Not only has evaluating the long-term results in tip rhinoplasty affected my choice as to the external columellar approach or the endonasal approach, but so has the nasal pyramid. In fact, it is the nasal pyramid that has increased the number of external columellar approaches I perform more so than maintenance of external nasal valve and alar cosmetic competency. The traditional cephectomy operation performed for hump removal has been changed significantly in my hands to prevent delayed occurrence of an “hourglass” visible deformity (Fig. [1]). This inverted V deformity is not usually due to the dislocation of the upper lateral cartilages from the nasal bones but is caused by the inevitable contracture of scar tissue overpowering the strength of the disarticulated upper lateral cartilages from the dorsal septum. The central cicatricial inward contraction either results in unilateral or bilateral depressions of the midnasal dorsum. In addition, with the upper lateral cartilages falling away from the septum, there have been more dorsal ridges and irregularities visible over time. Shrink-wrapping of the skin envelope is particularly evident after 5 years and highlights dorsal irregularities that were otherwise not noticed in the first 2 years of follow-up (Fig. [2]).

Figure 1 Patient with late development of hourglass deformity or inverted V.

Figure 2 Shrink-wrapping of dorsal skin showing irregularities.

Recognition of the preexisting condition of the nasal pyramid consisting of a tall, narrow hump with thin skin and short nasal bones, predisposing to long-term inverted V deformities, increases the number of external approaches.

Recognition of a preexisting condition in a lobule has also increased the use of the external columellar approach with grafting to prevent external nasal valvular collapse and recurvature of the lower lateral cartilages internally. The weakened, collapsing alar cartilages create visible deformities of the ala as well as airway obstruction. To prevent the pyramid deformities that have occurred, I have significantly increased the use of spreader grafts, which are much easier to suture in place through the external columellar approach than the endonasal approach (Fig. [3]). Alar strut grafts, which are placed between the vestibular skin and the alar cartilage, are significantly easier to place from the cephalic direction using an external columellar incisional approach than from the caudal aspect. These grafts support the lateral ala and correct the preexisting cephalic malposition of the alar cartilage (Fig. [4]). This is currently a more recognizable preoperative deformity that lends itself to late recurvature or collapse of the external nasal valve (Fig. [5]). By placing the alar strut graft, the airway is maintained and the nasal contour is also maintained (Fig. [6]).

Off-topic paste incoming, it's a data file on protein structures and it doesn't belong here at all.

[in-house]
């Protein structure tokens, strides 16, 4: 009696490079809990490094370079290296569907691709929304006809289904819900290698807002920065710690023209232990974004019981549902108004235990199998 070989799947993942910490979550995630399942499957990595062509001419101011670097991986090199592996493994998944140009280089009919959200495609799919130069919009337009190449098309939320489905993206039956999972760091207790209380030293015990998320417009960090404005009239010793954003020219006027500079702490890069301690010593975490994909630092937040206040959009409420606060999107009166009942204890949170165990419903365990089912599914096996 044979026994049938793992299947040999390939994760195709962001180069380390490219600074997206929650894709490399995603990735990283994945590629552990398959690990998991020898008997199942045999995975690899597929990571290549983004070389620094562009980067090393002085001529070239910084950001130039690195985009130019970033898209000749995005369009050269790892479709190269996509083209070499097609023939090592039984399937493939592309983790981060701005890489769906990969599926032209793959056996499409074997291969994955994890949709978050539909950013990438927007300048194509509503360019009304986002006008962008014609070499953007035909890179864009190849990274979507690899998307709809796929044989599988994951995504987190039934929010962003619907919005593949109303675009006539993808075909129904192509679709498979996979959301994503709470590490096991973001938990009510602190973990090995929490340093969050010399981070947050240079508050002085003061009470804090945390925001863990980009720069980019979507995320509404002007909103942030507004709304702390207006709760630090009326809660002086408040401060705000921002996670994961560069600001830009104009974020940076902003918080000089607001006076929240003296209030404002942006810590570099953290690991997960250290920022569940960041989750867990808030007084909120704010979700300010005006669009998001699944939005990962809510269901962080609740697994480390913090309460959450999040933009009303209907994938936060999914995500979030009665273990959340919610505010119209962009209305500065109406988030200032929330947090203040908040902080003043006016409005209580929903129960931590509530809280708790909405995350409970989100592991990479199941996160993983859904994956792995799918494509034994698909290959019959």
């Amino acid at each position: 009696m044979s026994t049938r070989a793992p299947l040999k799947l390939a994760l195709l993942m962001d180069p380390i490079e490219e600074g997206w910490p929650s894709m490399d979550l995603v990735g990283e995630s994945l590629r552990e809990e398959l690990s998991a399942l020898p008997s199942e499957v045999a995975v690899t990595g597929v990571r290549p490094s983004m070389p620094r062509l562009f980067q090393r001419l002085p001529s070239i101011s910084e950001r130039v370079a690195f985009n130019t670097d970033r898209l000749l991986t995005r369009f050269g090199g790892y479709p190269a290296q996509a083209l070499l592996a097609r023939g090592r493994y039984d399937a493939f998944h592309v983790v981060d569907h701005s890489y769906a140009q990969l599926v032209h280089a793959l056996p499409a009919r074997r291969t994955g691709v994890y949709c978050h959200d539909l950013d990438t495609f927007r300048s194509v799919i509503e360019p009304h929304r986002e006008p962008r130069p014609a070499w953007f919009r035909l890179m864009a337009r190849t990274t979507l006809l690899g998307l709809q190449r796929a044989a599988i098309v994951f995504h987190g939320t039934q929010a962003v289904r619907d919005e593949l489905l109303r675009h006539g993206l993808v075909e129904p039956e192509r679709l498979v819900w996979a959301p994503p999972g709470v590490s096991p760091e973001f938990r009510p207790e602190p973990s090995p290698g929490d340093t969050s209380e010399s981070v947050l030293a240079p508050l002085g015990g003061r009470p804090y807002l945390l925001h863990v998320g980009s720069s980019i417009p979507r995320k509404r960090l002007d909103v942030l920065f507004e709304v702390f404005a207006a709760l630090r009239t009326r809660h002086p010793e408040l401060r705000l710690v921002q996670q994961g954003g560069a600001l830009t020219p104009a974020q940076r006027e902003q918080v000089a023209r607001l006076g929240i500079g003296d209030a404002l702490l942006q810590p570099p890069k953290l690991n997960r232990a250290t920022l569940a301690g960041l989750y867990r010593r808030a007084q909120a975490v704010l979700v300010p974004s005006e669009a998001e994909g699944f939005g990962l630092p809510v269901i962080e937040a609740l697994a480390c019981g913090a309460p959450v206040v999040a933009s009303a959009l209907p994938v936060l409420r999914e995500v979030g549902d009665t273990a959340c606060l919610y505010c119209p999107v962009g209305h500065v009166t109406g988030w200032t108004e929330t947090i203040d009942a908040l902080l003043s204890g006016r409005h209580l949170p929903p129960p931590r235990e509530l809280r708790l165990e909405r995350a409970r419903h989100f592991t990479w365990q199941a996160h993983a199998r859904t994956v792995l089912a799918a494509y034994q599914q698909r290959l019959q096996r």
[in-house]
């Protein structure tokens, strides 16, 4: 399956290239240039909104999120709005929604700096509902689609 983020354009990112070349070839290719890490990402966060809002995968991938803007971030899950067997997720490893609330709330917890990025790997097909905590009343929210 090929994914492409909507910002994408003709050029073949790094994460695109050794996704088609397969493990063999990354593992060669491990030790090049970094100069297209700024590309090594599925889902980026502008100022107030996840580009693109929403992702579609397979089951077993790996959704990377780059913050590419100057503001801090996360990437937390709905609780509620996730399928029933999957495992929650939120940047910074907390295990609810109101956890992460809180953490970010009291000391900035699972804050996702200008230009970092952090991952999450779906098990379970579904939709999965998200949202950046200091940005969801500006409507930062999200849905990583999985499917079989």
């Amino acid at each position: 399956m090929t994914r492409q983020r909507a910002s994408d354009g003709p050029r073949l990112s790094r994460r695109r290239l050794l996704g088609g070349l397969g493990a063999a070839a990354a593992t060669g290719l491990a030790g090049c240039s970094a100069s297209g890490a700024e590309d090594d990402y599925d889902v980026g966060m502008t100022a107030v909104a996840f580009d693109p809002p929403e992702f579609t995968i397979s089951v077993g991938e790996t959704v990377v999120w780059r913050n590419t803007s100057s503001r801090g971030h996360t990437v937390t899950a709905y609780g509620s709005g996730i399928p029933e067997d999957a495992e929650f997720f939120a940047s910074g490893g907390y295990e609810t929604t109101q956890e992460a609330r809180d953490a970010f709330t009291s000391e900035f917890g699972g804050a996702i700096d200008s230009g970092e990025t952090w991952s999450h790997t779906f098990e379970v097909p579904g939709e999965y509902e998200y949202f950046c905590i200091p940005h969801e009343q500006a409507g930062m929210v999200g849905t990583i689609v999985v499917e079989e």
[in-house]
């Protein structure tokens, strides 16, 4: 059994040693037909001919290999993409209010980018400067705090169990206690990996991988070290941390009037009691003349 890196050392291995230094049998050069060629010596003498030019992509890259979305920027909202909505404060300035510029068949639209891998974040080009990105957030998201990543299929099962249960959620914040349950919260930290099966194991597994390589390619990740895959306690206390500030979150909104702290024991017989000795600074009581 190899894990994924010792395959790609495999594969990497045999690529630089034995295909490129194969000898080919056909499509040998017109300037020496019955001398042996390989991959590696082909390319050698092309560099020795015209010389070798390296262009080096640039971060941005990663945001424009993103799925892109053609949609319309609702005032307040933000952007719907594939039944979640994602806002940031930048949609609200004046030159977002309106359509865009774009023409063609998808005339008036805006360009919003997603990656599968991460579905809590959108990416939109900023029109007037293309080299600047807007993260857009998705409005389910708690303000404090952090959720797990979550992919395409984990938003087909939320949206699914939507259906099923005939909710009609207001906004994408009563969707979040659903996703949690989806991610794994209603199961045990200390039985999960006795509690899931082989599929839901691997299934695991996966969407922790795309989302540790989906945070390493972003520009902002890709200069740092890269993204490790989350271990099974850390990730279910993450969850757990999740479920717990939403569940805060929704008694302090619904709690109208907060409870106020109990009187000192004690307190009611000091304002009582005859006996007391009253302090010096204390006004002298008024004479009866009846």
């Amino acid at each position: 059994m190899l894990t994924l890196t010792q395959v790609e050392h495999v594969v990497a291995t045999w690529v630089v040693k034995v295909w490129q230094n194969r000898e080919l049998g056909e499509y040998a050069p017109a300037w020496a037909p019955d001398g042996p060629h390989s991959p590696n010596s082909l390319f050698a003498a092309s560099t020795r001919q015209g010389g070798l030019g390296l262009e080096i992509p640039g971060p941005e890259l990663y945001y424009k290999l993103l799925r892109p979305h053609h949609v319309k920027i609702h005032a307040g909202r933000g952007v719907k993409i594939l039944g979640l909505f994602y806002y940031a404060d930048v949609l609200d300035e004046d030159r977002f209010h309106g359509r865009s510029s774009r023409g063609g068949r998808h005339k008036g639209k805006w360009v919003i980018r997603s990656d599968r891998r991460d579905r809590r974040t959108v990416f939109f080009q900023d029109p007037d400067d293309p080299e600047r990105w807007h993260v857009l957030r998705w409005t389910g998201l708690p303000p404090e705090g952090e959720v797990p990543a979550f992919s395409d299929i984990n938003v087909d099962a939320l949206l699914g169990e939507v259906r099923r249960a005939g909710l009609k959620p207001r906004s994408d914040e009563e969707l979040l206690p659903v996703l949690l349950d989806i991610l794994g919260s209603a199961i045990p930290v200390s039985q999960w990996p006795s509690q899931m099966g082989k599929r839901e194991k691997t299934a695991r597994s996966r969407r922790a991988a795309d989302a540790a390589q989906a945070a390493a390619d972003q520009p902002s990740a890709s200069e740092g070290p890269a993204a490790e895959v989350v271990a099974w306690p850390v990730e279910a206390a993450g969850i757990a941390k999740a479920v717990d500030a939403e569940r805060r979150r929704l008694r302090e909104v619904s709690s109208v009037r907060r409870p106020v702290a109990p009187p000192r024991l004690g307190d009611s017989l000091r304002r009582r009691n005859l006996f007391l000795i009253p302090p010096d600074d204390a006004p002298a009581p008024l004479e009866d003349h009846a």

Figure 3 Strut grafts in place via external columellar approach.

Figure 4 Patient with cephalic malposition of alar cartilages.

Figure 5 Patient with late recurvature and partially collapsed lateral ala and external nasal valve.

Figure 6 Placement of alar strut graft between lateral crus and vestibular skin.

Finally, I have recognized that many primary rhinoplasty patients have markedly asymmetrical alar cartilages from the medial crura to the intermediate crura. Using an endonasal approach to suture these together can create twists, asymmetries, and irregularities in both the nostril shape as well as the columella itself.

I have most frequently divided the intermediate and medial crura, either symmetrically or asymmetrically, to create improvements in the projection and symmetry of the lobule. The Lipsett or modified Lipsett procedure is performed much more easily through an external columellar incision (Fig. [7]).

Figure 7 Modified Lipsett maneuver used to correct medial crural discrepancies.

Therefore, it is the more experienced rhinoplasty surgeon who can learn to recognize preexisting conditions that are “setups” for pyramid abnormalities. Recognizing cephalic malposition of the alar cartilages with extremely convex cartilages as one of these problematic preexisting conditions requires a plan to correct and prevent this (Fig. [8]). Convex nasal cartilages are often best corrected with alar-spanning sutures that, again, are placed much more easily under direct vision through the external columellar approach (Fig. [9]). Prior to 6 or 7 years ago, I either never or very rarely placed an alar-spanning suture. (This has been a great addition to the narrowing and defining of strong convex lower lateral cartilages.)

Figure 8 Patient with strong convex alar cartilage.

Figure 9 Placement of alar-spanning sutures.

Understanding tip projection and maintaining this is fundamental to the rhinoplasty operation. This has not changed in the last 6 to 7 years. Nasal tip projection should not be compromised by endonasal delivery flap approaches. It is easier to maintain tip projection and place stronger columellar struts, if required, through the external columellar approach. Both techniques use tip-sculpting techniques as well as strut grafting and reestablishing medial crural septal relationship to maintain, if not improve, tip projection.